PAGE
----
The Independent Electoral and Boundaries Commission (IEBC) was Monday forced to suspend the testing of its election results transmission system after its acting ICT director was found dead.
No new date was given for the piloting of the electronic transmission of results, with the election just one week away.
Police found the remains of Chris Msando, who went missing on Friday, alongside that of an unidentified woman in Kikuyu, Kiambu County on Sunday and booked the bodies at City Mortuary in Nairobi at around 11 p.m., morgue attendants said.
“That will be postponed and a new date will be announced for that simulation exercise,” IEBC chairman Wafula Chebukati told journalists.
The IEBC boss mourned Mr Msando as “one of the most dedicated employees” at the commission.
The IEBC official had earlier complained of threats to his life. Mr Chebukati described Mr Msando’s death as a murder and demanded that the killers be brought to book.
“There is no doubt that Chris was tortured and murdered. What we demand is that the killers of Chris Msando must be brought to book,” said Mr Chebukati.
“I demand from the government that they provide security to all employees of IEBC so that we may give Kenyans a free and fair election.”
The police were yet to release an official statement on the death of Mr Msando.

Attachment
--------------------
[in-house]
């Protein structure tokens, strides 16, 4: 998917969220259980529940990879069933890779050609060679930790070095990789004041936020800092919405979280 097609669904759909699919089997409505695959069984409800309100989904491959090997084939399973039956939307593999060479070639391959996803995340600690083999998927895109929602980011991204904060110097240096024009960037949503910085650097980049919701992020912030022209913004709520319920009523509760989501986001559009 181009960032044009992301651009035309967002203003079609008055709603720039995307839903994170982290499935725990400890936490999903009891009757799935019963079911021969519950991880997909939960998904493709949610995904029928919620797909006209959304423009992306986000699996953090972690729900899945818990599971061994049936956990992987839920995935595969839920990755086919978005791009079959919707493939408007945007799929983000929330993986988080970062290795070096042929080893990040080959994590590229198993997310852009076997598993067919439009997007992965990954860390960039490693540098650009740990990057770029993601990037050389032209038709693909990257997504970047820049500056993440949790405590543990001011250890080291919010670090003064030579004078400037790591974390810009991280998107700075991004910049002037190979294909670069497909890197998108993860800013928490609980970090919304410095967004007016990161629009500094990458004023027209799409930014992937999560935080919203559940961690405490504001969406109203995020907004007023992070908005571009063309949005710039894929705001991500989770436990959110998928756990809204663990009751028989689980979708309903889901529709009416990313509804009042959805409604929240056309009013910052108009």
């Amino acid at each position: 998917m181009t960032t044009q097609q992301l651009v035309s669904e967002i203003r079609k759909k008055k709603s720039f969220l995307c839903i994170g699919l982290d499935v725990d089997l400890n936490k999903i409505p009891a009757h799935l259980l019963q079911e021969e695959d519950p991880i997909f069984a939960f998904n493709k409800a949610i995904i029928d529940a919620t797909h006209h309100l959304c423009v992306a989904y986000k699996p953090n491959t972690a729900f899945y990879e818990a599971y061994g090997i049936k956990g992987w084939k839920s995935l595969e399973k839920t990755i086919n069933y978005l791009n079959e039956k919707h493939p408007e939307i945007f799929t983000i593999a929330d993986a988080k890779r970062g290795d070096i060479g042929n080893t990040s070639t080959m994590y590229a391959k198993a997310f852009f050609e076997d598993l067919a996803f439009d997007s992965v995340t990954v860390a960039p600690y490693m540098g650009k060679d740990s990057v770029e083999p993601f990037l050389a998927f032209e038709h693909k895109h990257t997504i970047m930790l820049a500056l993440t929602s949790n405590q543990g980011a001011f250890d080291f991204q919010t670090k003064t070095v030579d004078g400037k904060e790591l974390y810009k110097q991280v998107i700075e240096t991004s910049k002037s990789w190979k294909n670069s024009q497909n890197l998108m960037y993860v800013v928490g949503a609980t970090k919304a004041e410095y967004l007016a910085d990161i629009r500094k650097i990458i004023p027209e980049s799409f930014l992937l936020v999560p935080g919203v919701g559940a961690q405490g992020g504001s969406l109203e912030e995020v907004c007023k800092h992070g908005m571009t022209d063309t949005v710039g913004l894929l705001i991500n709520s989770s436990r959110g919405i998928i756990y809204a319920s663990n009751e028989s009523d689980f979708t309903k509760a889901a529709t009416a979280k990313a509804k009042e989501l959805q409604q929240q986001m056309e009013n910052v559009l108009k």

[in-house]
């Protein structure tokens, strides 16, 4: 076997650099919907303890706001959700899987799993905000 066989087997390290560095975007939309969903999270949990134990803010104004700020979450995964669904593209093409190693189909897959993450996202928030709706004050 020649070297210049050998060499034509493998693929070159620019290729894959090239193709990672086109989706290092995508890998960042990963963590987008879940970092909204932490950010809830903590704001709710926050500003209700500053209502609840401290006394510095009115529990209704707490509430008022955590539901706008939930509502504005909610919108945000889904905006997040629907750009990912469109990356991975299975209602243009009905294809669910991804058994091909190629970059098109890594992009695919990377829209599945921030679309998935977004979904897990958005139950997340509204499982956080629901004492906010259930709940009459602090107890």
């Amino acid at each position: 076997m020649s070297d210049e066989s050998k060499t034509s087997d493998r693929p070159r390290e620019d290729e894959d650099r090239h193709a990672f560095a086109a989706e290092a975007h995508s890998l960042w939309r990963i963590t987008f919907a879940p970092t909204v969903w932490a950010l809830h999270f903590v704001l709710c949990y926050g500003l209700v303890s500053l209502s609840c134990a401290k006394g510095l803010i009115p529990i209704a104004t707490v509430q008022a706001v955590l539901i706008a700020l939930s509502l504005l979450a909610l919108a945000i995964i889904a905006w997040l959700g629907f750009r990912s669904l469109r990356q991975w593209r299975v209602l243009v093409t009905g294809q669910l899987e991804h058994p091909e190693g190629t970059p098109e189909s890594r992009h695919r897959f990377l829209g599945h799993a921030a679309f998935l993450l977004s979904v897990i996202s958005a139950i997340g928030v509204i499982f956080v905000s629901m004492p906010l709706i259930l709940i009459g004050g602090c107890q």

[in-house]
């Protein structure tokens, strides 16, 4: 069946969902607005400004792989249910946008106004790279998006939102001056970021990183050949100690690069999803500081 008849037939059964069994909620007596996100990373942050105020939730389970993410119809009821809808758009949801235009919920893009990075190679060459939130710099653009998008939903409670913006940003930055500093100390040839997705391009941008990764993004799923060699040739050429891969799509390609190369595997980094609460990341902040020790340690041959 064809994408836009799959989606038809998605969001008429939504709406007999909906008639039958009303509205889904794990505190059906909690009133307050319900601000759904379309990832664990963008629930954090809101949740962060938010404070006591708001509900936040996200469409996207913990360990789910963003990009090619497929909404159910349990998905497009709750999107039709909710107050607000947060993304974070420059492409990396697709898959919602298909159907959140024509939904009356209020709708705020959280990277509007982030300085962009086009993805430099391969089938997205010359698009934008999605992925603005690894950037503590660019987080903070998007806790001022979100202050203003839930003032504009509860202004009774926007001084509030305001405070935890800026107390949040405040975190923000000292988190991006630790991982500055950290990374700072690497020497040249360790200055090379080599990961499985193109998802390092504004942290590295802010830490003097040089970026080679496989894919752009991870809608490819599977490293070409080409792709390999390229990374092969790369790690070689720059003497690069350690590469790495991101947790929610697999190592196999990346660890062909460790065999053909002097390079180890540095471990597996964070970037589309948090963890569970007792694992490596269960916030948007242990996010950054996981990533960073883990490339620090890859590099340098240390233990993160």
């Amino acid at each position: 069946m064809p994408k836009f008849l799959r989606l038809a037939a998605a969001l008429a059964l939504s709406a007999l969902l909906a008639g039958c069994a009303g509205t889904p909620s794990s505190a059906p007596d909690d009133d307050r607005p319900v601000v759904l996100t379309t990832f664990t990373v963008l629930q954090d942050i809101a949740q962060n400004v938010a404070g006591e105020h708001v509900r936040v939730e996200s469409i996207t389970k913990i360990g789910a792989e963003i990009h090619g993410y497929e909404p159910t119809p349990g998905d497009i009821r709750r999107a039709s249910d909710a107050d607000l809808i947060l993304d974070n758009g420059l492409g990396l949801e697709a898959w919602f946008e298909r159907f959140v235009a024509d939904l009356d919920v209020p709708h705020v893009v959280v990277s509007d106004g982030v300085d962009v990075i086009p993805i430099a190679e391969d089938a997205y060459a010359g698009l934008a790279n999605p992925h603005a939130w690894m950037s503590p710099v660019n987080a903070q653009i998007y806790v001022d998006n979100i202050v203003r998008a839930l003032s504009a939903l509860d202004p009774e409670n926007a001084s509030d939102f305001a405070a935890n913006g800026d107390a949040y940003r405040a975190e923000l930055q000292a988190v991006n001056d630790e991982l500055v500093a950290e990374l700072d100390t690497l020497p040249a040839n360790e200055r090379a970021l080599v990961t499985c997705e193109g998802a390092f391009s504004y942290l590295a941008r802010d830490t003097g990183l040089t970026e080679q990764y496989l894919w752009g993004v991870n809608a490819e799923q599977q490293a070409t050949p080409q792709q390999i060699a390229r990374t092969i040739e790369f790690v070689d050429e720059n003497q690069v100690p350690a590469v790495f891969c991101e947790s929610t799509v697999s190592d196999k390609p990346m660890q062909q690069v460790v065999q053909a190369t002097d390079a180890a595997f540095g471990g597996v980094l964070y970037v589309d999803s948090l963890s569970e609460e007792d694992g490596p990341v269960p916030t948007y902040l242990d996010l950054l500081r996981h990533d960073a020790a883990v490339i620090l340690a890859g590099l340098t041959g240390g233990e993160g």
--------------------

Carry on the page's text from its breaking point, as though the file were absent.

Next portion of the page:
He was last seen on Friday night, and the last communication from him was an SMS sent to one of his colleagues at around 3 a.m. on Saturday morning, according to the IEBC.
A security camera last captured him in his grey Land Rover Discovery on Mombasa Road on Friday, at 2.30 a.m., police sources say.
However, his vehicle was found on Monday morning near PAC University in Nairobi’s Roysambu area but his whereabouts were unknown.
His family on Saturday reported him missing at Embakasi Police Station before the IEBC sent out a nationwide alert on Sunday.
It was not until Monday mid-morning that Mr Msando’s family members positively identified their kin at City Mortuary where they found the techie had been booked as “an unknown adult.”
The death of Mr Msando and the putting off the planned testing of the results transmission technology adds to the headwinds that have hit the IEBC in the run-up to next week’s polls.
Testing of IEBC’s election results transmission software is meant to ensure smooth relay of results from all the 40,883 polling stations and avoid a repeat of the 2013 scenario where the app collapsed, forcing the agency to revert to manual tallying.